How Iowa is impacting the safety of cyclists: BTN LiveBIG
Elected officials, policy experts and Big Ten university professors are trying to work out a plan to satisfy cyclists, drivers and pedestrians that provides for safer transportation for all.
Cara Hamann, an associate professor with the Department of Epidemiology at the University of Iowa’s College of Public Health, is one of the experts on the forefront of bike safety research and policy. According to the Iowa Department of Transportation, bicycle deaths in the state have risen more than 260 percent in the last four years. Hamann, who is the author of several studies on bicycle safety, says she is using her research to inform lawmakers who create policy.
“I am working to close the gap between research and policy. The research itself is also innovative. For example, we have conducted some analyses examining charges and convictions related to bicycle- and pedestrian-motor vehicle crashes, which I have not seen elsewhere,” says Hamann. “We have also been able to learn a lot about bicycling risk exposure and driver behavior by incorporating technology into our research.”
Hamann and her colleagues have conducted multiple studies on cycling and behavior, which they hope that elected officials in Iowa keep in mind when writing laws.
“We have conducted studies of how drivers interact with bicyclists using the National Advanced Driving Simulator (located here on the UI campus) and have also conducted real-world naturalistic bicycling studies, using GPS and video to capture first-hand data on bicyclist trips,” Hamann says. “The naturalistic bicycling work, in particular, is very new and innovative. There are only a handful of groups around the world working in this area and we are the only ones worldwide, to our knowledge, to have naturalistically studied [it].”
As she studied the research, Hamann noticed national studies reflected an increase in cyclist deaths. According to a study authored by the National Highway Traffic Safety Administration (NHTSA), 3,477 people were killed, and 391,000 were injured in motor vehicle crashes involving distracted drivers in 2015. The study went on to say that during daylight hours, 660,000 drivers are using cell phones while driving, which drastically increases the potential for deaths and injuries on America’s roads.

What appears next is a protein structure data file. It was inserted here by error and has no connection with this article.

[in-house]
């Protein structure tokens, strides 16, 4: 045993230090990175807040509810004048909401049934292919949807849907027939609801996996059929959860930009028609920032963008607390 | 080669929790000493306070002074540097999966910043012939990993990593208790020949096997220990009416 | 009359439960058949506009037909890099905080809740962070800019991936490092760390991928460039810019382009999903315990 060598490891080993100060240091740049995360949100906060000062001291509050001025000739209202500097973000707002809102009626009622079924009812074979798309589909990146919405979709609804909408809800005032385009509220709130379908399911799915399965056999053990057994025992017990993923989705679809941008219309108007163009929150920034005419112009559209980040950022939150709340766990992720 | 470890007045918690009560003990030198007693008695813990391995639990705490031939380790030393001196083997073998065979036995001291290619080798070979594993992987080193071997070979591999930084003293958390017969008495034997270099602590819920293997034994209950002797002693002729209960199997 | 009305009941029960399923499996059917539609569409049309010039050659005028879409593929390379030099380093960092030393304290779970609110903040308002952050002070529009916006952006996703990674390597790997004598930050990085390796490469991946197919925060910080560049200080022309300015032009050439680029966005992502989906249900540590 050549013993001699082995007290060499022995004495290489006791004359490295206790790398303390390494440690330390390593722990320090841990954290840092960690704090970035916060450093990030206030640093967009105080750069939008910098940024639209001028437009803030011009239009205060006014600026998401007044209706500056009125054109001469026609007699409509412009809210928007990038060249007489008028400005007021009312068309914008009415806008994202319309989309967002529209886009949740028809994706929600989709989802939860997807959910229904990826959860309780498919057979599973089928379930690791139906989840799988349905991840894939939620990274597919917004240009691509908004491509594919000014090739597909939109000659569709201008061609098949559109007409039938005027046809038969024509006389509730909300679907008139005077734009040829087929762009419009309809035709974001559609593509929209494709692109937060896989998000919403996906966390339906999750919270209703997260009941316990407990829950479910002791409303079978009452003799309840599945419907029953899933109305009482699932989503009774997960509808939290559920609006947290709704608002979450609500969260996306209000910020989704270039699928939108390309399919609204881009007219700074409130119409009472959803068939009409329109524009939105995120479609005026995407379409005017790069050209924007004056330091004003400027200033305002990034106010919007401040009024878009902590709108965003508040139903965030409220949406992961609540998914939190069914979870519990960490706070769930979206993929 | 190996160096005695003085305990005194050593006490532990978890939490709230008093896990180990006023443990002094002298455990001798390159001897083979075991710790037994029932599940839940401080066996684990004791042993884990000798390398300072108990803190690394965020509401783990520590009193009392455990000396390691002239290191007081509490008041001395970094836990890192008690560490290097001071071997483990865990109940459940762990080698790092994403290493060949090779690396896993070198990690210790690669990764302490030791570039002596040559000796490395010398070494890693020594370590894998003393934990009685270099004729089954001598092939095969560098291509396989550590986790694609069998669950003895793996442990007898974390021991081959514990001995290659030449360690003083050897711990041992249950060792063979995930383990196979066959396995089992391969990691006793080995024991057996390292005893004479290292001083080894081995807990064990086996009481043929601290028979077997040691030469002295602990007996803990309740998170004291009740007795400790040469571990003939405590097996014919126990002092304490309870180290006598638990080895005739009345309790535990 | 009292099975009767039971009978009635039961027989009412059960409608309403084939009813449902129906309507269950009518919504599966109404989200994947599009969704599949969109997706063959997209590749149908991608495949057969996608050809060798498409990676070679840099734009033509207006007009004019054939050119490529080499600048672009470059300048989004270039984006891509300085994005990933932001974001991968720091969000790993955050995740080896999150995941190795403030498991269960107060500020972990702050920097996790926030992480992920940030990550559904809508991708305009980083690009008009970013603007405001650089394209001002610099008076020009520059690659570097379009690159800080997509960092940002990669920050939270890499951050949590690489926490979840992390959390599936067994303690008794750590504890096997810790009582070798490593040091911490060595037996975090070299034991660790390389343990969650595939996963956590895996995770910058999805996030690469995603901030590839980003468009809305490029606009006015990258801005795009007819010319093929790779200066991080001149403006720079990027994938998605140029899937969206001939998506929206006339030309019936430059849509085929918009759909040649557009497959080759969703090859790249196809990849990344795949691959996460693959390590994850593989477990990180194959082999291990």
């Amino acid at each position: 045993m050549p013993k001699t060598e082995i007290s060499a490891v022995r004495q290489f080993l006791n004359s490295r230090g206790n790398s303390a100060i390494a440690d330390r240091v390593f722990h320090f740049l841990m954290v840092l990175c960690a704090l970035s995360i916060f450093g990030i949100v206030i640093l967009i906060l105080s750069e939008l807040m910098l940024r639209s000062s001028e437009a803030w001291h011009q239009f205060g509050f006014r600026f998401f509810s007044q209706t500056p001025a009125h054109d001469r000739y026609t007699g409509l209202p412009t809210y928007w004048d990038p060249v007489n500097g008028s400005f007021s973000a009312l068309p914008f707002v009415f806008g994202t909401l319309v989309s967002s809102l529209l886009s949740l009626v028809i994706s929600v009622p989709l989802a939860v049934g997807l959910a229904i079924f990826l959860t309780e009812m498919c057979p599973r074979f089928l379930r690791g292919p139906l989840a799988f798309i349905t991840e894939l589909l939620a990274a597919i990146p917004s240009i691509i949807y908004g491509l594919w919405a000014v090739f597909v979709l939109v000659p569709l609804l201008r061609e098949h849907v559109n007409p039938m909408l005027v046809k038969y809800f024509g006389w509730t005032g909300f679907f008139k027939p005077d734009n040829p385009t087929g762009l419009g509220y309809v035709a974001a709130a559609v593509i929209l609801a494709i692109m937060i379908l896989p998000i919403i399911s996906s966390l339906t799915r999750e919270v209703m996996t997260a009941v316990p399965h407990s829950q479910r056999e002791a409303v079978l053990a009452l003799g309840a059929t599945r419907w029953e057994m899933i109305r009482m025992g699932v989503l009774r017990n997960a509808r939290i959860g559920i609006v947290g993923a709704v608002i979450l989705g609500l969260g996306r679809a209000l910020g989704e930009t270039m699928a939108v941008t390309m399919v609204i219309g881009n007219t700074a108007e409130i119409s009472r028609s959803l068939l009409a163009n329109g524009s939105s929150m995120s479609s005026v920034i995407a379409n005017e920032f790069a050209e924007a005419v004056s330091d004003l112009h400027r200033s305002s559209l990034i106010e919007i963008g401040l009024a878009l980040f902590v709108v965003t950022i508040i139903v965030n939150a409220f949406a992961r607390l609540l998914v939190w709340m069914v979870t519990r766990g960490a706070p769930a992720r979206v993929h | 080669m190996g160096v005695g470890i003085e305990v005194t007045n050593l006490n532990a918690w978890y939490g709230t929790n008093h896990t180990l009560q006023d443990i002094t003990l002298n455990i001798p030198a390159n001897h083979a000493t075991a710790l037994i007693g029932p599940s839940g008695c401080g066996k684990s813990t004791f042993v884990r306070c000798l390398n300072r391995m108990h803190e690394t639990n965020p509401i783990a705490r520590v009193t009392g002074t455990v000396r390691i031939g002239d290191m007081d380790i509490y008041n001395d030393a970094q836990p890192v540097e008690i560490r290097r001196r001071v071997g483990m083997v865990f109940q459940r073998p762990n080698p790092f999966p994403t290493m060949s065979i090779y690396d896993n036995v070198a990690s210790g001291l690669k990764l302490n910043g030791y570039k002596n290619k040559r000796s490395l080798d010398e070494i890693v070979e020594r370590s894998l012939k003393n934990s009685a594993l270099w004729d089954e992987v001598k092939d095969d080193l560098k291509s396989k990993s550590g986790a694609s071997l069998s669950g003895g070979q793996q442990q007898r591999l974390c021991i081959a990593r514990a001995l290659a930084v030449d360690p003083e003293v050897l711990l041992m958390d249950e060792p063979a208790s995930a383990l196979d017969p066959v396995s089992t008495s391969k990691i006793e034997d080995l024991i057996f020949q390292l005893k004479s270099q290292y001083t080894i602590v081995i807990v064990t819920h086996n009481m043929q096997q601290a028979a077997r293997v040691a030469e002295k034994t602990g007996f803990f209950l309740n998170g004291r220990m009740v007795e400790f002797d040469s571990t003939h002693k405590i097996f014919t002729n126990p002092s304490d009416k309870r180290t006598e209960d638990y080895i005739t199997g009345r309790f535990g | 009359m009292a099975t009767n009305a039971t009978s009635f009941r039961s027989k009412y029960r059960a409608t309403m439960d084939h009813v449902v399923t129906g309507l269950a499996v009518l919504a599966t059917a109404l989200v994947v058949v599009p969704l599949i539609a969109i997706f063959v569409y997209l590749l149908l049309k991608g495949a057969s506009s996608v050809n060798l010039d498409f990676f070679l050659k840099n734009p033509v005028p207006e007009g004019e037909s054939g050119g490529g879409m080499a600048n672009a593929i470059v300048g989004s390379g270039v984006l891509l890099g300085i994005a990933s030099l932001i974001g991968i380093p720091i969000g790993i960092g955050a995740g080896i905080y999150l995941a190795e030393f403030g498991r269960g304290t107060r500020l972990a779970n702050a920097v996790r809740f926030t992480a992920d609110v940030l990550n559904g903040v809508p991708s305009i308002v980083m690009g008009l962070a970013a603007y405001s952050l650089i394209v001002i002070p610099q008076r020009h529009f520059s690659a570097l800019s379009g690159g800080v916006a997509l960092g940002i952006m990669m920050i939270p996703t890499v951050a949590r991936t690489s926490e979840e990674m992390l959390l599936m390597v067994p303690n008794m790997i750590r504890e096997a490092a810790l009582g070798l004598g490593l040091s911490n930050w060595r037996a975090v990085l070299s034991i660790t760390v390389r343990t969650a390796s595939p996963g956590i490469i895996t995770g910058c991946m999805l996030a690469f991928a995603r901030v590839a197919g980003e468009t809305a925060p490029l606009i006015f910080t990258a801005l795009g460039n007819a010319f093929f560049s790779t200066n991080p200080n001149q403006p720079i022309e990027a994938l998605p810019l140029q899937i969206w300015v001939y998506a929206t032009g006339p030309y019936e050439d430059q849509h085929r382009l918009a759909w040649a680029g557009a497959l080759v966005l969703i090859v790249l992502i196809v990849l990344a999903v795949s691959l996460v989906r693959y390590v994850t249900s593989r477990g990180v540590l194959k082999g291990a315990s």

“From our research we have learned that, although less frequent, the majority of severe and fatal crashes occur when a car is overtaking a bicycle. This points to the need for stronger policy related to motorist safe passing of bicyclists. We have also found that bicycle-specific infrastructure (e.g., bicycle lanes) have protective effects, which supports the need for more appropriations and implementation of those types of roadway treatments to reduce crashes and related injuries,” Hamann says.
The benefits of reducing collisions for cyclists are obvious. But it also indirectly benefits communities as a whole as safer, more bike-friendly infrastructure encourages more people to consider it as a means of getting around their neighborhoods.
“Reduced bicycle crashes and associated injuries can have huge benefits to communities—the same things that are associated with increased biking and walking, in general—better overall health of the community due to increased physical activity, less traffic congestion, and environmental benefits, to name a few,” says Hamann.
As an avid cyclist, she’s seen bike riders, drivers and pedestrians clash on America’s roads. She hopes that her work can influence lawmakers to improve infrastructure.
“I would say this is largely due to the fact that infrastructure in the US has been designed primarily to accommodate motor vehicles. The culture around the roadway system in the US also favors motor vehicles, although this is slowly changing, as more and more people want better accommodations for bicycling and walking.”